Posts Tagged ‘india’

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The Green Goddess

March 8, 2017

Okay, so, look. This review at Google Books says all that’s really necessary about Louise Jordan Miln’s The Green Goddess. The book is pretty disastrous. The review makes me feel like I don’t need to write one. But sometimes when I really hate a book, I write a lot about it while I’m still in the middle of it. And I’m still angry enough at this one to want to be kind of mean about it. So, you don’t need a review, but you’re getting one.

Lucilla Crespin is the daughter of an English vicar. He seems cool, and we spend two chapters with him before Lucilla marries Captain Antony Crespin and leaves for India. Lucilla and her father never see each other again, and I’d say those first chapters were wasted except that they’re substantially less miserable than the rest of the book. Read the rest of this entry ?

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The Lamp in the Desert

September 15, 2011

I don’t know why I’m still reading books by someone who names her heroes things like ‘Everard,’ but here’s another Ethel M. Dell for you: The Lamp in the Desert. She doesn’t let you forget that title; the lamp motif is everywhere.

The Lamp in the Desert is set in India, and shares one minor character with The Way of an Eagle. I like it when authors do that — just enough crossover between books to let you know that they’re all set in the same universe. Especially if, as with Dell, you have to posit an alternate universe where human behavior bears only a vague resemblance to reality to enjoy her books in the first place. Dell always verges on terrible, but she does it in a very distinctive way. Her romances are almost as convoluted as they are passionate, but she mostly manages to make them appealing, too. It’s just a bit terrifying to think that all of these ridiculous people are supposed to exist simultaneously. Read the rest of this entry ?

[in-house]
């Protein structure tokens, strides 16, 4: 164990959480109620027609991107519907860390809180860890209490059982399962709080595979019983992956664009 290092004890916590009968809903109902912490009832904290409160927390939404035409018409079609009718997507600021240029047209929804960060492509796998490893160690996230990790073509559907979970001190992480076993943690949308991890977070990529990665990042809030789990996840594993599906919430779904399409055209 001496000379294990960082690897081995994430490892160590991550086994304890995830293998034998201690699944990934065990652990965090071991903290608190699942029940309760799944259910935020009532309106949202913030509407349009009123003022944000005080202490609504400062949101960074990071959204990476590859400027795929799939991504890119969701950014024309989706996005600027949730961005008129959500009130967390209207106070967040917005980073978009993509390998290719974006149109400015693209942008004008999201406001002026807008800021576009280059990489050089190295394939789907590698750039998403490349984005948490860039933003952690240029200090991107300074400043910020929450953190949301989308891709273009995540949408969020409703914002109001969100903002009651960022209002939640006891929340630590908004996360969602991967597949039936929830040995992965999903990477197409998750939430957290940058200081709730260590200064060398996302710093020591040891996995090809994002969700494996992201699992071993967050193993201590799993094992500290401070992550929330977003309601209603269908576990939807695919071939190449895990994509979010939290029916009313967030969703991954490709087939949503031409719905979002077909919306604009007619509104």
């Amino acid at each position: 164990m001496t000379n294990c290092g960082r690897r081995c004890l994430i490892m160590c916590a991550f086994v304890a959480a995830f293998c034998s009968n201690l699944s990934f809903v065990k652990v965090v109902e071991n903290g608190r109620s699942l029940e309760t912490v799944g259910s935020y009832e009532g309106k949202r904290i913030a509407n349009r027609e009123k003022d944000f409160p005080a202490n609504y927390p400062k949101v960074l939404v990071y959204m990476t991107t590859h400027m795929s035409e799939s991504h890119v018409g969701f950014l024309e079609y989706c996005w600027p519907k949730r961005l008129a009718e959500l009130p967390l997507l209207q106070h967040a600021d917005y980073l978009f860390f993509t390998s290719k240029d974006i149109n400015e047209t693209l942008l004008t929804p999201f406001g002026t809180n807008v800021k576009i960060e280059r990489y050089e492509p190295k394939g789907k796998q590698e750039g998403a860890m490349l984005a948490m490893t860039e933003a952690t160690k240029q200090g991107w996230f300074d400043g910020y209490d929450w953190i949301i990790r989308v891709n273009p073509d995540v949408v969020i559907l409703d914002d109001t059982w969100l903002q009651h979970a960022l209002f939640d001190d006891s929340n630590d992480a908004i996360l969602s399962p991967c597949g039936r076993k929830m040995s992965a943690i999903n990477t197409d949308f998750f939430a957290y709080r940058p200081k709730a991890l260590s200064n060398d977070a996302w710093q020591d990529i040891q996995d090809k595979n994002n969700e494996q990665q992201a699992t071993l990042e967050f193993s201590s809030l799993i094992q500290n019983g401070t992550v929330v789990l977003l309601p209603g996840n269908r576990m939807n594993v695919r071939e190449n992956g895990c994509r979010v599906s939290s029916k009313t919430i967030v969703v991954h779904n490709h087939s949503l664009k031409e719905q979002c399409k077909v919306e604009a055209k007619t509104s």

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The Way of an Eagle

February 7, 2011

I’d been putting off reading Ethel M. Dell’s The Way of an Eagle since early 2006. Partly because it sounded kind of dull, I guess. Partly because I was worried that it would be full of rape fantasies like E.M. Hull’s The Sheik. And, sure, it’s not feminist literature or anything, but I found it charming, in a disturbing kind of way, and I’m sorry I put it off for so long. Yes, there’s a helpless, slightly dithery young woman, but she’s only helpless and dithery in fairly trying situations. Other times, she likes to play hockey. And yes, the hero is powerful and commanding and all that, but he also looks like a monkey and is slightly insane (Dell repeatedly describes him as looking like a monkey. The insanity I figured out on my own.) Also, the heroine is scared of the hero, which is not as sexy as many romance writers seem to think. But when you factor in Nick Ratcliffe’s slight case of insanity, it seems perfectly reasonable. Apparently there’s a new trend in treating Alzheimer’s where the doctors just let the patients do whatever weird thing they want to do, and that calms them down. This book is a little bit like that. Read the rest of this entry ?